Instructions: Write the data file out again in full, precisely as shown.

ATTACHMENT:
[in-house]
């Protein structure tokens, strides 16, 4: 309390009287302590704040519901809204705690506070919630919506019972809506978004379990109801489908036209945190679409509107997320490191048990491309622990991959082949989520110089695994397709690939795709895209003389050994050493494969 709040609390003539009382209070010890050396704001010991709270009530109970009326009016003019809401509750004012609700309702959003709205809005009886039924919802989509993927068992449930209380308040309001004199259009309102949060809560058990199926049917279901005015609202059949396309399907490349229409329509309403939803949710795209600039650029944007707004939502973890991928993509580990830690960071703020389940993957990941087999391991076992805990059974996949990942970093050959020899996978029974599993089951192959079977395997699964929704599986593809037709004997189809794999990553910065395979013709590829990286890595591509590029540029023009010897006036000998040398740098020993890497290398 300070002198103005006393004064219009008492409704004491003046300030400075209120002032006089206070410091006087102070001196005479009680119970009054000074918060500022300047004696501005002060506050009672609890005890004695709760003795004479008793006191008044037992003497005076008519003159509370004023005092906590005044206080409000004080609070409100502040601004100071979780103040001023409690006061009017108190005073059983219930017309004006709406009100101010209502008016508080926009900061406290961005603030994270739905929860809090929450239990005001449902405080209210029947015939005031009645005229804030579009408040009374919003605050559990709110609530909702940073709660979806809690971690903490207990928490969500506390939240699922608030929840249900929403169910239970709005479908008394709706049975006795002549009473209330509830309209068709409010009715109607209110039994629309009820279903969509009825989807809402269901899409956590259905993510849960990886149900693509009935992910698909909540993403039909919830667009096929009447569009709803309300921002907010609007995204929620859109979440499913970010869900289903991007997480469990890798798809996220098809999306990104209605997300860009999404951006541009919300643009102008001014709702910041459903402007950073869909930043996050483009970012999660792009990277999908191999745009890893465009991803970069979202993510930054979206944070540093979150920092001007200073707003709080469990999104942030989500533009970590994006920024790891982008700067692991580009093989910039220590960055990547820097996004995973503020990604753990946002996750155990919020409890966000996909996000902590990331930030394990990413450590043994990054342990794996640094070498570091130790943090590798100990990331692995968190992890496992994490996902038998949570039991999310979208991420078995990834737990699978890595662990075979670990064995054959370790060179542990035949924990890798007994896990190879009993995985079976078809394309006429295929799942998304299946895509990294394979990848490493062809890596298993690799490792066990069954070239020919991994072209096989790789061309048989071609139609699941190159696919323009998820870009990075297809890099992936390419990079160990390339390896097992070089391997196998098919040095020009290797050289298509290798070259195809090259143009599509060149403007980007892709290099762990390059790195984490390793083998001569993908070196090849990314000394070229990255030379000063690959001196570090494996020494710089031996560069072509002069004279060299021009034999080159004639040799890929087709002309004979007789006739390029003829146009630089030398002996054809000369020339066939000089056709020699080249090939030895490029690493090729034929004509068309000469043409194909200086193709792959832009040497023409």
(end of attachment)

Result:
[in-house]
């Protein structure tokens, strides 16, 4: 309390009287302590704040519901809204705690506070919630919506019972809506978004379990109801489908036209945190679409509107997320490191048990491309622990991959082949989520110089695994397709690939795709895209003389050994050493494969 709040609390003539009382209070010890050396704001010991709270009530109970009326009016003019809401509750004012609700309702959003709205809005009886039924919802989509993927068992449930209380308040309001004199259009309102949060809560058990199926049917279901005015609202059949396309399907490349229409329509309403939803949710795209600039650029944007707004939502973890991928993509580990830690960071703020389940993957990941087999391991076992805990059974996949990942970093050959020899996978029974599993089951192959079977395997699964929704599986593809037709004997189809794999990553910065395979013709590829990286890595591509590029540029023009010897006036000998040398740098020993890497290398 300070002198103005006393004064219009008492409704004491003046300030400075209120002032006089206070410091006087102070001196005479009680119970009054000074918060500022300047004696501005002060506050009672609890005890004695709760003795004479008793006191008044037992003497005076008519003159509370004023005092906590005044206080409000004080609070409100502040601004100071979780103040001023409690006061009017108190005073059983219930017309004006709406009100101010209502008016508080926009900061406290961005603030994270739905929860809090929450239990005001449902405080209210029947015939005031009645005229804030579009408040009374919003605050559990709110609530909702940073709660979806809690971690903490207990928490969500506390939240699922608030929840249900929403169910239970709005479908008394709706049975006795002549009473209330509830309209068709409010009715109607209110039994629309009820279903969509009825989807809402269901899409956590259905993510849960990886149900693509009935992910698909909540993403039909919830667009096929009447569009709803309300921002907010609007995204929620859109979440499913970010869900289903991007997480469990890798798809996220098809999306990104209605997300860009999404951006541009919300643009102008001014709702910041459903402007950073869909930043996050483009970012999660792009990277999908191999745009890893465009991803970069979202993510930054979206944070540093979150920092001007200073707003709080469990999104942030989500533009970590994006920024790891982008700067692991580009093989910039220590960055990547820097996004995973503020990604753990946002996750155990919020409890966000996909996000902590990331930030394990990413450590043994990054342990794996640094070498570091130790943090590798100990990331692995968190992890496992994490996902038998949570039991999310979208991420078995990834737990699978890595662990075979670990064995054959370790060179542990035949924990890798007994896990190879009993995985079976078809394309006429295929799942998304299946895509990294394979990848490493062809890596298993690799490792066990069954070239020919991994072209096989790789061309048989071609139609699941190159696919323009998820870009990075297809890099992936390419990079160990390339390896097992070089391997196998098919040095020009290797050289298509290798070259195809090259143009599509060149403007980007892709290099762990390059790195984490390793083998001569993908070196090849990314000394070229990255030379000063690959001196570090494996020494710089031996560069072509002069004279060299021009034999080159004639040799890929087709002309004979007789006739390029003829146009630089030398002996054809000369020339066939000089056709020699080249090939030895490029690493090729034929004509068309000469043409194909200086193709792959832009040497023409």